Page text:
“Observing the sea as it is observed in Havana, Palermo or Corfu: as the only border. Observing it and knowing that it is the sea that has made us who we are. For better and for worse. Nothing has influenced us as much as the sea. And waiting”.

Towards the end of “In the submerged city”, a book in which he tells his family history in relation to Palma, the poet and narrator José Carlos Llop offers a key to the island spirit. And in the middle of the interview with Mallorca Caprice he describes another: “The weather interests us especially. We talk about the weather so as not to talk about more intimate or conflictive things. It is an almost Japanese form of education, a form of courtesy. It is also a way of recognizing one’s own territory”.

– You say that Palma is the city that taught you to love other cities. Which ones do you love and why?

– I love those in which, being different, I find myself at home. Bordeaux, where I have lived and mixes an urban finesse with the feeling that you are in the middle of the countryside. And Paris, of course. In Paris you do not live only in your era, but you cross –as in Stoker’s Dracula– oceans of time. You are in the nineteenth century and then in the seventeenth and beyond in the eighteenth and twentieth of the interwar period. It is a question of atmospheres that enriches the work of the writer.

– Why is your work widely read in France?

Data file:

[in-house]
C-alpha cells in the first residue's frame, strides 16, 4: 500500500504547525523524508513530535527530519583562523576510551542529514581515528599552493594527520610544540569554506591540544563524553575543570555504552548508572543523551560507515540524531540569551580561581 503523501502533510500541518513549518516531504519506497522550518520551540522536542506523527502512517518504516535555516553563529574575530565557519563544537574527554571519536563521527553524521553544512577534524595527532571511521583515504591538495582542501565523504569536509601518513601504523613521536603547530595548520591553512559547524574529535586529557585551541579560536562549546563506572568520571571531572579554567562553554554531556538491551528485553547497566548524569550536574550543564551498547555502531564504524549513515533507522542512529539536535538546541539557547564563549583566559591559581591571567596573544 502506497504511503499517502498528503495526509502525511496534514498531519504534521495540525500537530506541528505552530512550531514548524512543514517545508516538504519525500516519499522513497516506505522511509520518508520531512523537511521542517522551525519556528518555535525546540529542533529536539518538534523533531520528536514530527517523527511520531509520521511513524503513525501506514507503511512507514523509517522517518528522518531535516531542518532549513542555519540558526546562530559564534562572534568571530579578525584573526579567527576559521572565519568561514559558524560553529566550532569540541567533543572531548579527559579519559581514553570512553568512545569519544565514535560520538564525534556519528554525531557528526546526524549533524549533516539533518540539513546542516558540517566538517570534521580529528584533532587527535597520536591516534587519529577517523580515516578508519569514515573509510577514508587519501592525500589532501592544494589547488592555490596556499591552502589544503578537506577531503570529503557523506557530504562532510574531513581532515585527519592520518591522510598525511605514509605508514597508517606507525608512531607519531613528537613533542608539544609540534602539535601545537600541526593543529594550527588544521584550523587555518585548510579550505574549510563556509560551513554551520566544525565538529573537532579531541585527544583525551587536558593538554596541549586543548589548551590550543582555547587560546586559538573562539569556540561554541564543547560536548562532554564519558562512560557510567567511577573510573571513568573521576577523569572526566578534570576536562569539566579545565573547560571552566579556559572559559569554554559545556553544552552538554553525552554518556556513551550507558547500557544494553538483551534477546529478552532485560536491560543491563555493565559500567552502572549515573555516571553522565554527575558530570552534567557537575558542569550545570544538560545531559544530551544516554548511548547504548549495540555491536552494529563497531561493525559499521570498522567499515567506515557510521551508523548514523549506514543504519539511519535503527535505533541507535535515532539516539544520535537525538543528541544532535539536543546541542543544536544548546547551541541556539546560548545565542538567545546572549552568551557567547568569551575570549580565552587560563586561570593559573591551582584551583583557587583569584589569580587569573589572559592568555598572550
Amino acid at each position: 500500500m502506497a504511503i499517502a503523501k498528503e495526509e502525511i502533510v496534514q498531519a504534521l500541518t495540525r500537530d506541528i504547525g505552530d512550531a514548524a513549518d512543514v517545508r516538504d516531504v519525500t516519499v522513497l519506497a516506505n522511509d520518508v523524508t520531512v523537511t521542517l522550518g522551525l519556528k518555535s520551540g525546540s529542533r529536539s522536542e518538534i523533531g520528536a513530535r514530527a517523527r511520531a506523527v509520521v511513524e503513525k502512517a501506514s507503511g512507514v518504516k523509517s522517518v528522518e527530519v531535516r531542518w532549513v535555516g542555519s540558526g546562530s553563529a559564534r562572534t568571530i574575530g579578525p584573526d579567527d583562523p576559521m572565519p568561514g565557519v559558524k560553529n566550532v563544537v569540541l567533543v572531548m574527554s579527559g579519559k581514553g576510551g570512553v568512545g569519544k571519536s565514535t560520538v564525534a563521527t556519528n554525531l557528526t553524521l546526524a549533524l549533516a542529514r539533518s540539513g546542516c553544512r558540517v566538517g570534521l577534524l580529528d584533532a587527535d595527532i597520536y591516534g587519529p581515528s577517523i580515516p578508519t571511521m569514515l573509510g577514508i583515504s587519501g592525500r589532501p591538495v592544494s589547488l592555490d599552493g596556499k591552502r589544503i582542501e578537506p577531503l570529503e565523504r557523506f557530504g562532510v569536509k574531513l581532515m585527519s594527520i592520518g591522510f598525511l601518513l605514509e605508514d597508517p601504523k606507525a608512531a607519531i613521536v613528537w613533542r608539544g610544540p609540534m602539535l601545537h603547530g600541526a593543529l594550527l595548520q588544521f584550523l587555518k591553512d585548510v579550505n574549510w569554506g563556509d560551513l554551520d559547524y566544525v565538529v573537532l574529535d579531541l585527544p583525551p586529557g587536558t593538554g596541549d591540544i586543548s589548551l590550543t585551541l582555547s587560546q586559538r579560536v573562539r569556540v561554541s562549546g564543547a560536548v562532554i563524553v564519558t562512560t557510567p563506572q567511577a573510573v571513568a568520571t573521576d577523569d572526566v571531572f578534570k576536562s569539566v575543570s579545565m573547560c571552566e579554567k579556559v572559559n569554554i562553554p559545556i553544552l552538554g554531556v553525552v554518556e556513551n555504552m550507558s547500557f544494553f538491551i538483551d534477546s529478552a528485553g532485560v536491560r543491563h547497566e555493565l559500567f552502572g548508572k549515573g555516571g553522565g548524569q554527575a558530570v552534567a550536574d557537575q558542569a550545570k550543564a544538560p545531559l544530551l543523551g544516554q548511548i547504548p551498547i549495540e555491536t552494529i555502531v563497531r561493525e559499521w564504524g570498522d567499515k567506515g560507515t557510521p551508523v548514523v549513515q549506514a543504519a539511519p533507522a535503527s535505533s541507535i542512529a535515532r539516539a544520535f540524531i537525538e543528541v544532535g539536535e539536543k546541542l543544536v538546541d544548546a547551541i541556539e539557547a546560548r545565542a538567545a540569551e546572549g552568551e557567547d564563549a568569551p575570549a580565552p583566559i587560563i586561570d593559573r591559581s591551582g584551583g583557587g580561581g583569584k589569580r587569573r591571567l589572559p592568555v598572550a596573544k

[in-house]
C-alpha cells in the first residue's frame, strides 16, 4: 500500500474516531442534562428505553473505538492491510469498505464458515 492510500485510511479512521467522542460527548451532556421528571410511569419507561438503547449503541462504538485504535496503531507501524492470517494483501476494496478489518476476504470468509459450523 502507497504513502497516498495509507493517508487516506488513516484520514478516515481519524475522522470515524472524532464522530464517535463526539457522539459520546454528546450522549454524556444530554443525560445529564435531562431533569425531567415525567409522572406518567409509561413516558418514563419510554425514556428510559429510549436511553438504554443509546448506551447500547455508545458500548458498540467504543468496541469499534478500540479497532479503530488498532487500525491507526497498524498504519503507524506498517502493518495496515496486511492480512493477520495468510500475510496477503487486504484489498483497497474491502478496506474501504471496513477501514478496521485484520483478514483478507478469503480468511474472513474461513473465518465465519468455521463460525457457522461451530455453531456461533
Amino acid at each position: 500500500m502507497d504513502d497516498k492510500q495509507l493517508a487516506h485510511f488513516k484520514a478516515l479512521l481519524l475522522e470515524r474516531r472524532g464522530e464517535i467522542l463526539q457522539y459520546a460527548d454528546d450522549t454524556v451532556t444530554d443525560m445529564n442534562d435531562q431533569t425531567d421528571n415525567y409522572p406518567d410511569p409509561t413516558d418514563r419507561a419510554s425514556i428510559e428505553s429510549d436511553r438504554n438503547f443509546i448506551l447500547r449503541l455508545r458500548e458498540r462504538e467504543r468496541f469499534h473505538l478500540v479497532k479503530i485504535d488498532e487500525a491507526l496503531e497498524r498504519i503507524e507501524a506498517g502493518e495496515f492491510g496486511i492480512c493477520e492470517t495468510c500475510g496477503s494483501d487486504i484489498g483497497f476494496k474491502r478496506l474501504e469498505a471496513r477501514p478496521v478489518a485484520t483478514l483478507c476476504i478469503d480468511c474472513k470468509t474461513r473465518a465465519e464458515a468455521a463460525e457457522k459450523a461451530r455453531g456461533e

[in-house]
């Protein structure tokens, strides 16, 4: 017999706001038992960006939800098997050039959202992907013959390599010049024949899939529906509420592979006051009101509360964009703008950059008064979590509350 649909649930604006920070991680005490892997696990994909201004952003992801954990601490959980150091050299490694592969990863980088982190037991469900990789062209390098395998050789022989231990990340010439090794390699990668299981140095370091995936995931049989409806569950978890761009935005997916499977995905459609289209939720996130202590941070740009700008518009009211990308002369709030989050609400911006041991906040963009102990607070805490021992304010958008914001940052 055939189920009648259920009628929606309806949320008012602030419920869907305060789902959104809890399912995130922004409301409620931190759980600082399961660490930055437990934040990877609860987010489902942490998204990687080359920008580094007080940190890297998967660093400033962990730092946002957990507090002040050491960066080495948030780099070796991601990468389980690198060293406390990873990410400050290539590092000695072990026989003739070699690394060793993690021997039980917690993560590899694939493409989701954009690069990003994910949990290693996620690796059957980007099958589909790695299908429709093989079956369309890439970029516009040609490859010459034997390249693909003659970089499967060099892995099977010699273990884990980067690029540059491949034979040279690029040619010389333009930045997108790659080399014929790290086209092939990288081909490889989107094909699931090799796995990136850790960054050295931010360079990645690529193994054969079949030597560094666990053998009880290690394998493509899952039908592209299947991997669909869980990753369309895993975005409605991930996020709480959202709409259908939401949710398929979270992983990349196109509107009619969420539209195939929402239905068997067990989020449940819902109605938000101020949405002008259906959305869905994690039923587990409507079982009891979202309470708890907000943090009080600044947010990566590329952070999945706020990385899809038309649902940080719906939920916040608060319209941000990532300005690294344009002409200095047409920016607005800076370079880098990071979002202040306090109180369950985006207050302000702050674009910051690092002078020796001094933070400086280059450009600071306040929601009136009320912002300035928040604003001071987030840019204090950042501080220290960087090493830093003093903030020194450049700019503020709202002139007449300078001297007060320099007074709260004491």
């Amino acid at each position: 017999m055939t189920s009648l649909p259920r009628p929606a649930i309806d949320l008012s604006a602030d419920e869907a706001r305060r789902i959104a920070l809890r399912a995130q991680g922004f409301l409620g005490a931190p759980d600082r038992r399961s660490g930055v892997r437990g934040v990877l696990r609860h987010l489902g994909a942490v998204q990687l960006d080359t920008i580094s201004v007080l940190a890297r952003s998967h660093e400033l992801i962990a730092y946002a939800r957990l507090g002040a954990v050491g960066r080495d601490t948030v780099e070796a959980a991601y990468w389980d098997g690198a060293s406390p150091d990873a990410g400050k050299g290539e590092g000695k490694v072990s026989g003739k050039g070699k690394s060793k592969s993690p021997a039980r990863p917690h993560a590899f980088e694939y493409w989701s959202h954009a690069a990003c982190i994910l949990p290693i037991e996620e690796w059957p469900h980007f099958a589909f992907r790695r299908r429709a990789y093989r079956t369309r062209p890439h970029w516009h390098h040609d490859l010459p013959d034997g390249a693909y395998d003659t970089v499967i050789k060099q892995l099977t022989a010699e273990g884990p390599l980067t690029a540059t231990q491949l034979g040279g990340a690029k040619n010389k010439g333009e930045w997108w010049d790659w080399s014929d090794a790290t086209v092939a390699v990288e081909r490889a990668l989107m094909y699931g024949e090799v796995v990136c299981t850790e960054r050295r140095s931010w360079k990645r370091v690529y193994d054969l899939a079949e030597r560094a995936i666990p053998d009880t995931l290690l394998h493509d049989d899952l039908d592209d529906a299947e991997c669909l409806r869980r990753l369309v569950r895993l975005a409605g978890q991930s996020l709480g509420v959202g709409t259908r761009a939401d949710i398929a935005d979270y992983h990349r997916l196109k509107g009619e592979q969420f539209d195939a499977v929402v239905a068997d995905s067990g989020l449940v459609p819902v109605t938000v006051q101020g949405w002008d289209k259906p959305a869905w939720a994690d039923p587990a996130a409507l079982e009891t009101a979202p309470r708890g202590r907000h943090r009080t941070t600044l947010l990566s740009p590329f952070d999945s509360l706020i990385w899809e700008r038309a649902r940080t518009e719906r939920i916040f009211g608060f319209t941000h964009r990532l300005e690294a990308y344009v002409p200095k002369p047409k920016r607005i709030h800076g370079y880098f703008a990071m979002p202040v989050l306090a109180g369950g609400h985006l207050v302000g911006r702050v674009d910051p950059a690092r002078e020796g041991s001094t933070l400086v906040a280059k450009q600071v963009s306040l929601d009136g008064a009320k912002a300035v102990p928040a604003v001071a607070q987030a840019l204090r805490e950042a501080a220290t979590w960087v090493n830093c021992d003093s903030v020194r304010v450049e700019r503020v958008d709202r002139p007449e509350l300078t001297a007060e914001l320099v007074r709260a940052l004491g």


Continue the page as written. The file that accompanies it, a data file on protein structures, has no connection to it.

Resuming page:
– I do not know. But I am very grateful to them. When you write, you try to do your best and you have to have faith in what you write. I will tell you one thing: the writer is forged in the crossing of the desert. He is not forging himself on laurels, not by patting on the shoulder, or by charts.

– Do you correct a lot?
– No. Maybe I should correct more (laughs). If I corrected more, other things would occur to me.

– Do you read contemporary writers from the Balearic Islands?

– Of course. Literature is my home and curiosity forces me to explore other neighboring houses. Current names?  Daniel Capó, Andreu Jaume, Llucía Ramis and Nadal Suau.

– What should not be missing from a poem and a novel?

– The rhythmic cadence is essential in the language because we make music with it and not only in poetry, but also in prose. But the prose is more symphonic, with many instruments and voices that are woven as the story progresses. Music is in all my books.

By: Juan Ignacio Orúe. Palma.

José Carlos Llop

The writer José Carlos Llop. Photo: Lluc Queralt.

revista Mallorca Caprice, ya en tu quiosco